Home Forex Exchange Regulating the foreign exchange market – Daily Times

Regulating the foreign exchange market – Daily Times

8 min read

If you wish to boil an ocean, do not ask for ways because there aren’t any. With the Federal Investigation Agency’s entry into the forex market, Pakistanis are soon likely to witness a market failure turning into a government failure.

The demand for US dollar, the reserve currency, always increases whenever a local currency faces volatility and there are scant opportunities for business and investment. When people with money lose trust in a market it is a gloomy scenario. Economies on the verge of default or hyperinflation tend to behave in this fashion. Argentina and Brazil have long wrestled with the problem.

Pakistan has seen the best of times and the worst of times. Today, it is probably best to describe the situation as bizarre. Nothing the government has done so far has eased the plight of the people.

The USD is currently in short supply in the open market. It is available in the black market at a higher rate. Why are people resorting to dollar hoarding?

First, people are buying dollars to conserve the value of their money. The inflation appears poised to touch the double digit. Hardly can a currency absorb such inflationary pressures without losing value. Interestingingly, the first probable cause of the ongoing inflationary trend is none other than devaluation. In November 2018, the State Bank pricked the bubble of our ‘over-valued currency’ hoping thereby to boost exports. The great expectations did not materialize. Many argue that our exports heavily rely on imported inputs. While our exports failed to budge in the wake of devaluation, we succeeded in importing inflation which is currently driving the commodities market.

Government inspectors may enter the open market without a legal basis or justification and make headlines. However, they will do this at the cost of leading it into a shadow economy. In today’s digital age of cryptocurrencies and block chain technologies, one should be cautious about deploying simple policing tactics to symptoms of complex economic issues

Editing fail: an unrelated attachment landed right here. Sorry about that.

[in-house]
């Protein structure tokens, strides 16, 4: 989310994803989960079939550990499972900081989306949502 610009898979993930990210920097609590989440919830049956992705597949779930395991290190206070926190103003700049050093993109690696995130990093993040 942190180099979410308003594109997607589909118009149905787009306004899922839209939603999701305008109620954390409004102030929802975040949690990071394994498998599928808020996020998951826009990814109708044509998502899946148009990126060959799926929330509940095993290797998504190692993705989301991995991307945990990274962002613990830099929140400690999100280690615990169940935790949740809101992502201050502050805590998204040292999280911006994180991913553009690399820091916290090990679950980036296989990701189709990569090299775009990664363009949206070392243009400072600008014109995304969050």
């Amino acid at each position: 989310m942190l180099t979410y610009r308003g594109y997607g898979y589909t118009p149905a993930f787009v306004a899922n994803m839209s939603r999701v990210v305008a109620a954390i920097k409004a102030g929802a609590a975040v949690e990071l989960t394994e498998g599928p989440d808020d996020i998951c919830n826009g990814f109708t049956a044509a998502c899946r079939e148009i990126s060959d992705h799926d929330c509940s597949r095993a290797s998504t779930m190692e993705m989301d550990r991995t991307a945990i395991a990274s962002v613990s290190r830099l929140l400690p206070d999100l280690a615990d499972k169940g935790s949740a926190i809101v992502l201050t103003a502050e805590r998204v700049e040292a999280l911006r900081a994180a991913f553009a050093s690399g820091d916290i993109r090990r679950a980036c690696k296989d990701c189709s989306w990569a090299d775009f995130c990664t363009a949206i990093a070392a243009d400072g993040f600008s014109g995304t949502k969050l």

Second, a central bank having a hands-on exchange rate and interest rate, can easily lose precision in capital markets. This is also known as an impossible trinity (Economics 101). This factor too has contributed to aggravating the situation. The shortage of dollars in the open market can cause capital to take off or go underground. There is more to it than mere dollar hoarding.

Third, the market is rife with speculation, ensuing primarily from certain economic indicators. People in financial markets are known to be intelligent enough to broadly perdict the future course of events. The media, meanwhile, is reporting confusing statements by political leaders. Sometimes these reports are quoted out of context. Occasionally there is a sheer lack of responsibility. The speculation bubble is sucking in more and more of stable reserves as people expect smart gains over a short span.

Fourth, spending cuts introduced early to reduce the fiscal deficit, have slowed down economic activity. Finished stocks are piling up while wait and buyers are indecisive. Those in control of money are perplexed. Only a few years ago, real estate offered a good investment opportunity. This is no more the case.

So what options are left to the people having some savings at hand? Should they wait idly and watch their savings lose value or cause the government more head ache by buying dollars or move their assets abroad?

Ideally, none of this should happen. But the onus for acting responsibly is the heaviest on on the government. The central bank needs to be granted complete autonomy and robust accountability mechanism installed. It should immediately establish its credibility and transparency of its operations. In the short run, it should curb the seemingly abnormal incentive in dollar hoarding by categorically denying the rumors of devaluation. After all, urs is not an open float. So, there is no harm in issuing a policy statement to the effect that the USD will remain in the float band. To complement monetary initiatives, the government should also make fiscal adjustments on the expenditure side in order to create investment opportunities.

People with money cannot just sit and wait. Time is a great driver. Money makes its way. A government cannot control public behaviour if it is unable to provide choices. Latin American countries have tried it. They learned the lesson the hard way. We should take a leaf from their book. Government inspectors can enter the open market without a legal basis and make headlines, but they do so at the cost of leading the trade into shadow economy. In this age of cryptocurrencies and block chain technologies, one should be cautious while deploying simple policing tactics to deal with symptoms of complex economic issues.

The writer is a public policy scholar at Lee Kuan Yew School of Public Policy, Singapore

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